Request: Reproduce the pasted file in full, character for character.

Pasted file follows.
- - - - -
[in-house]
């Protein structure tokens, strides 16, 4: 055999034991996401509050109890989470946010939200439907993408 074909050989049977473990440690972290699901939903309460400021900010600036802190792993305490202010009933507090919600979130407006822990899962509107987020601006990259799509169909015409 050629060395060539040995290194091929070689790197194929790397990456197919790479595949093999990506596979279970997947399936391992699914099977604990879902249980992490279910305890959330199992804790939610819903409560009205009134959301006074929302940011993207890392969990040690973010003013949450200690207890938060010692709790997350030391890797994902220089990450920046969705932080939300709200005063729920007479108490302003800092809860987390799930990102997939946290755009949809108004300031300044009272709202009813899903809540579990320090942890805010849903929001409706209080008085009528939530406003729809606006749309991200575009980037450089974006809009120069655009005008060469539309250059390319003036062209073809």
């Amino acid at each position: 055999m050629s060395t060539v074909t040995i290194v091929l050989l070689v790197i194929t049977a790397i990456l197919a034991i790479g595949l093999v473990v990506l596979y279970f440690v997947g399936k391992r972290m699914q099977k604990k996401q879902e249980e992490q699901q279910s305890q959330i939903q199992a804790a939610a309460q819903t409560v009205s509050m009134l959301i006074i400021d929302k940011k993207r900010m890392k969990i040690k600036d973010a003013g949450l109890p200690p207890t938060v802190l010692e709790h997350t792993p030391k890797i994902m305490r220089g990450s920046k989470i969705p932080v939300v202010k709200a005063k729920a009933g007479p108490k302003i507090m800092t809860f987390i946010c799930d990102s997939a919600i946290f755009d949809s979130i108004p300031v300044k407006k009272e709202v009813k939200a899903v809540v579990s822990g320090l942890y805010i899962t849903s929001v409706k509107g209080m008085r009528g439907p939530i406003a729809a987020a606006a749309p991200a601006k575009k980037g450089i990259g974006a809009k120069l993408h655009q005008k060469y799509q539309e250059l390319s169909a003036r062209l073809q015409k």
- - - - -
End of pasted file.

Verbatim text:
[in-house]
């Protein structure tokens, strides 16, 4: 055999034991996401509050109890989470946010939200439907993408 074909050989049977473990440690972290699901939903309460400021900010600036802190792993305490202010009933507090919600979130407006822990899962509107987020601006990259799509169909015409 050629060395060539040995290194091929070689790197194929790397990456197919790479595949093999990506596979279970997947399936391992699914099977604990879902249980992490279910305890959330199992804790939610819903409560009205009134959301006074929302940011993207890392969990040690973010003013949450200690207890938060010692709790997350030391890797994902220089990450920046969705932080939300709200005063729920007479108490302003800092809860987390799930990102997939946290755009949809108004300031300044009272709202009813899903809540579990320090942890805010849903929001409706209080008085009528939530406003729809606006749309991200575009980037450089974006809009120069655009005008060469539309250059390319003036062209073809």
């Amino acid at each position: 055999m050629s060395t060539v074909t040995i290194v091929l050989l070689v790197i194929t049977a790397i990456l197919a034991i790479g595949l093999v473990v990506l596979y279970f440690v997947g399936k391992r972290m699914q099977k604990k996401q879902e249980e992490q699901q279910s305890q959330i939903q199992a804790a939610a309460q819903t409560v009205s509050m009134l959301i006074i400021d929302k940011k993207r900010m890392k969990i040690k600036d973010a003013g949450l109890p200690p207890t938060v802190l010692e709790h997350t792993p030391k890797i994902m305490r220089g990450s920046k989470i969705p932080v939300v202010k709200a005063k729920a009933g007479p108490k302003i507090m800092t809860f987390i946010c799930d990102s997939a919600i946290f755009d949809s979130i108004p300031v300044k407006k009272e709202v009813k939200a899903v809540v579990s822990g320090l942890y805010i899962t849903s929001v409706k509107g209080m008085r009528g439907p939530i406003a729809a987020a606006a749309p991200a601006k575009k980037g450089i990259g974006a809009k120069l993408h655009q005008k060469y799509q539309e250059l390319s169909a003036r062209l073809q015409k």